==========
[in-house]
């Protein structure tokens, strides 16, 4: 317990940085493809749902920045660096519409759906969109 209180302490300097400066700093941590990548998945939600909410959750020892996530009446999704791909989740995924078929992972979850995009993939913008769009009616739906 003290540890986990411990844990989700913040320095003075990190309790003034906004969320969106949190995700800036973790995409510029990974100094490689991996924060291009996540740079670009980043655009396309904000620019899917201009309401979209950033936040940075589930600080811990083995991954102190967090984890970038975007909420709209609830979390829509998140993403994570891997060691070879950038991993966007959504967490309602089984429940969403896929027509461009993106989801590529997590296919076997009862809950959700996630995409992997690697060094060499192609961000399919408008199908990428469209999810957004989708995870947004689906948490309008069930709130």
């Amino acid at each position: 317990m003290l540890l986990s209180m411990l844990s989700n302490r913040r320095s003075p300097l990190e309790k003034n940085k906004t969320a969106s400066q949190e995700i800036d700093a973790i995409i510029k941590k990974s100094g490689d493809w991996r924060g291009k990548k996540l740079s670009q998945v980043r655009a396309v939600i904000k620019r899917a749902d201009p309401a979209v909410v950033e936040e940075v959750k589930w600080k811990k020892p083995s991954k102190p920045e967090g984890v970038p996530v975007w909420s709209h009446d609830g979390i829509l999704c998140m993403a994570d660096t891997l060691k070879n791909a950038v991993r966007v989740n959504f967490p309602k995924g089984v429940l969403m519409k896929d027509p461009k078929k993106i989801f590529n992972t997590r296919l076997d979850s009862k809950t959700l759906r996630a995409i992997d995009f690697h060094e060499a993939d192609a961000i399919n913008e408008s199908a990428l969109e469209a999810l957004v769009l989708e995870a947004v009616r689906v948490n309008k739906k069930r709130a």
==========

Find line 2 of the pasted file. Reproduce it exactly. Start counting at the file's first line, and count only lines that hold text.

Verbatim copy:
């Protein structure tokens, strides 16, 4: 317990940085493809749902920045660096519409759906969109 209180302490300097400066700093941590990548998945939600909410959750020892996530009446999704791909989740995924078929992972979850995009993939913008769009009616739906 003290540890986990411990844990989700913040320095003075990190309790003034906004969320969106949190995700800036973790995409510029990974100094490689991996924060291009996540740079670009980043655009396309904000620019899917201009309401979209950033936040940075589930600080811990083995991954102190967090984890970038975007909420709209609830979390829509998140993403994570891997060691070879950038991993966007959504967490309602089984429940969403896929027509461009993106989801590529997590296919076997009862809950959700996630995409992997690697060094060499192609961000399919408008199908990428469209999810957004989708995870947004689906948490309008069930709130």